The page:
Under the proposed rule, any potential investor solicited must meet, or issuers must reasonably believe that the potential investor meets, the requirements of the rule. We believe this standard would avoid imposing an undue burden on issuers compared to requiring issuers to verify investor status, as in 17 CFR 230.506(c) (“Rule 506(c)”) of Regulation D. For example, under the proposed rule, an issuer could reasonably believe that a potential investor is a QIB or IAI even though the investor may have provided false information or documentation to the issuer. We do not believe an issuer should be subject to a violation of Section 5 in such circumstances, so long as the issuer established a reasonable belief with respect to the potential investor's status based on the particular facts and circumstances.

We are not proposing to specify the steps an issuer could or must take to establish a reasonable belief that the intended recipients of test-the-waters communications are QIBs or IAIs.[38] Identifying specific steps or providing additional guidance that could be used by an issuer to establish a reasonable belief regarding an investor's status could create a risk that such steps or guidance would become a de facto minimum standard. Instead, we believe issuers should continue to rely on the methods they currently use to establish a reasonable belief regarding an investor's status as a QIB or accredited investor pursuant to Securities Act Rules 144A and 501(a), respectively. By not specifying the steps an issuer could or must take to establish a reasonable belief as to investor status, this approach is intended to provide issuers with the flexibility to use methods that are cost-effective but appropriate in light of the facts and circumstances of each contemplated offering and each potential investor.

Request for Comment

11. Should issuers be required to establish a reasonable belief that the potential investors involved in proposed Rule 163B communications are QIBs and IAIs, as proposed? If not, what would be the appropriate standard? Are existing guidance and practice sufficient for issuers to be able to establish a reasonable belief with respect to QIB and IAI status? Should the proposed rule provide a non-exclusive list of methods that could be used to establish a reasonable belief as to whether an investor is a QIB or IAI? Why or why not?Start Printed Page 6718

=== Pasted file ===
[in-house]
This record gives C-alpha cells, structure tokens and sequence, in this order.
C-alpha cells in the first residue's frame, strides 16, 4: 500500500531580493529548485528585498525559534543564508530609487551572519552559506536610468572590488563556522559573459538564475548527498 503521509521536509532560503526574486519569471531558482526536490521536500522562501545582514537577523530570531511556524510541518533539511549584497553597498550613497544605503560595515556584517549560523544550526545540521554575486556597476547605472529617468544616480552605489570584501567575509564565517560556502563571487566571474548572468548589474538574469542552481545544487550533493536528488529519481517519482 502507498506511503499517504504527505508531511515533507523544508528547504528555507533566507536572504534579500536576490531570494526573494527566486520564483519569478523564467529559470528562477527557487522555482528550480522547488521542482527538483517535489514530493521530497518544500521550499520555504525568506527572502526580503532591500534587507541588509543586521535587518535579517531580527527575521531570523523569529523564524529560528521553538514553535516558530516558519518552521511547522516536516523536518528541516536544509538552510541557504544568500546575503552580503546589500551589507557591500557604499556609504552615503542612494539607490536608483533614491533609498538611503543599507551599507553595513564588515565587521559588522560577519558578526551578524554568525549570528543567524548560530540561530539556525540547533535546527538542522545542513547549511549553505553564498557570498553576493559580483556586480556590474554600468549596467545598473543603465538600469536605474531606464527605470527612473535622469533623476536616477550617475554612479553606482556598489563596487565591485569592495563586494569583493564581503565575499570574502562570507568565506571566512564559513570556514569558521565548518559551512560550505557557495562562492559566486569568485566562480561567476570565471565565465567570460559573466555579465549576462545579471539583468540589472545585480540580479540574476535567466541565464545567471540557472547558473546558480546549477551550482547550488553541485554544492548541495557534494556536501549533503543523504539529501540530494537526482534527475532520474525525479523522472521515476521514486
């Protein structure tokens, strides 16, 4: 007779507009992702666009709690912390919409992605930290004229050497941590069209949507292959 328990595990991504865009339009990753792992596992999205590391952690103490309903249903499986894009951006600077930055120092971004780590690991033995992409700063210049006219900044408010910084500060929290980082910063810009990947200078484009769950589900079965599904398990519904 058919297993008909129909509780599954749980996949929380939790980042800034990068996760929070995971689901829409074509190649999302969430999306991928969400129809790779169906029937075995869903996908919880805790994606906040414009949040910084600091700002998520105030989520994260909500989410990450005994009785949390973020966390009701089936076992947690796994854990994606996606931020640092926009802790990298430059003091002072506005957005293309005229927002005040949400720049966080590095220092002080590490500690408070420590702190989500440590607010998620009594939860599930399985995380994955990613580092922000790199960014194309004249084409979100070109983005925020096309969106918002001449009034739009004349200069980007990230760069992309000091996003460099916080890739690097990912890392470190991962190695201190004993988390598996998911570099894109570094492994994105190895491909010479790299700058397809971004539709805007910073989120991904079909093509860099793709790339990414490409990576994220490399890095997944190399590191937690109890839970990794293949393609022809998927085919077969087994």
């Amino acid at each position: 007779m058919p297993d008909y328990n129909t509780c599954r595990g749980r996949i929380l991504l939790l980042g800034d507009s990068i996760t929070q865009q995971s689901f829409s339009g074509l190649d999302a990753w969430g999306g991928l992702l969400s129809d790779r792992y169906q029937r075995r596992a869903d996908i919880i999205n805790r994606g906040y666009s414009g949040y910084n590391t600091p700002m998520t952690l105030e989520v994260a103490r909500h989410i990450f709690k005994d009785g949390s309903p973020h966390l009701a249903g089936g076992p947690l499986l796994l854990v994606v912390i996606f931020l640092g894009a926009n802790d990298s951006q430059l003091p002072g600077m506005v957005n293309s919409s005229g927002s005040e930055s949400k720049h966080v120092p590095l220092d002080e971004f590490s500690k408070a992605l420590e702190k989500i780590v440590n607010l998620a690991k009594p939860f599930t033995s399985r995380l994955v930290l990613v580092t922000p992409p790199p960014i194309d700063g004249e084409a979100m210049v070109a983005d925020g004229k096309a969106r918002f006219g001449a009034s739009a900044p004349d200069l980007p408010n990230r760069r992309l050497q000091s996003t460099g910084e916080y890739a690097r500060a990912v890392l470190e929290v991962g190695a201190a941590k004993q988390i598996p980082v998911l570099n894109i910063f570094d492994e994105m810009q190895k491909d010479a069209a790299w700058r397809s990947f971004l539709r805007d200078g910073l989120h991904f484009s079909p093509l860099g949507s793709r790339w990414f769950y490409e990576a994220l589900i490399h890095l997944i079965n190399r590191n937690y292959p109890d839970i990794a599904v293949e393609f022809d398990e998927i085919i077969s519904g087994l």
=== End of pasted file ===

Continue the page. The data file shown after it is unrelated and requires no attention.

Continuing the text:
12. Should the proposed exemption limit communications to QIBs and IAIs, as proposed? Why or why not? If not, what different types of investors should issuers be permitted to communicate with? Alternatively, should there be no restrictions on the types of investors that issuers could communicate with under this rule? Why or why not? If there are no restrictions on the types of investors that issuers could communicate with, should the rules impose any filing or legending requirements for the communications? Why or why not?

D. Non-Exclusivity of the Proposed Rule

The proposed rule would be non-exclusive. Attempted compliance with proposed Rule 163B would not act as an exclusive election and an issuer could rely on other Securities Act communications rules or exemptions when determining how, when, and what to communicate related to a contemplated securities offering. An issuer would not be precluded, for instance, from relying on the proposed rule and Securities Act Section 5(d), Securities Act Rules 163, or 17 CFR 230.164 (“Rule 164”), or Rule 255 of Regulation A. The following table summarizes some of the existing provisions that issuers may rely on in addition to, or in lieu of, the proposed rule:

ProvisionSummary
Section 5(d)• Allows EGCs and those acting on their behalf to test the waters with QIBs and IAIs before and after filing a registration statement to gauge their interest in a contemplated registered offering.
Rule 163• Allows WKSIs to make oral and written offers before a registration statement is filed, subject to certain conditions.
• Does not restrict communications to any particular group of potential investors.
• The communications may be made by or on behalf of the WKSI, but may not be made on behalf of the WKSI by an offering participant who is an underwriter or dealer.39
• Not available for communications related to business combination transactions or communications by registered investment companies or BDCs.40
• Written communications are subject to certain legending requirements and a requirement to file such communications promptly upon the filing of a registration statement.41
Rule 164• Allows certain issuers to use free writing prospectuses (“FWPs”) after filing a registration statement, on the condition that such FWPs are accompanied by legends and are publicly filed.42
• Ineligible issuers, as defined in Rule 405 cannot rely on Rule 164 except where the FWPs of such ineligible issuers, other than penny stock, blank check, and shell companies (other than business combination-related shell companies), solely contain a description of the terms of the securities being offered and the offering.
• Registered investment companies and BDCs also currently cannot rely on Rule 164 to use FWPs.43
Rule 255• Permits issuers to engage in solicitations of interest in Regulation A offerings before and after filing a Form 1-A, so long as the solicitation materials meet certain conditions, such as including legends or disclaimers and filing requirements.44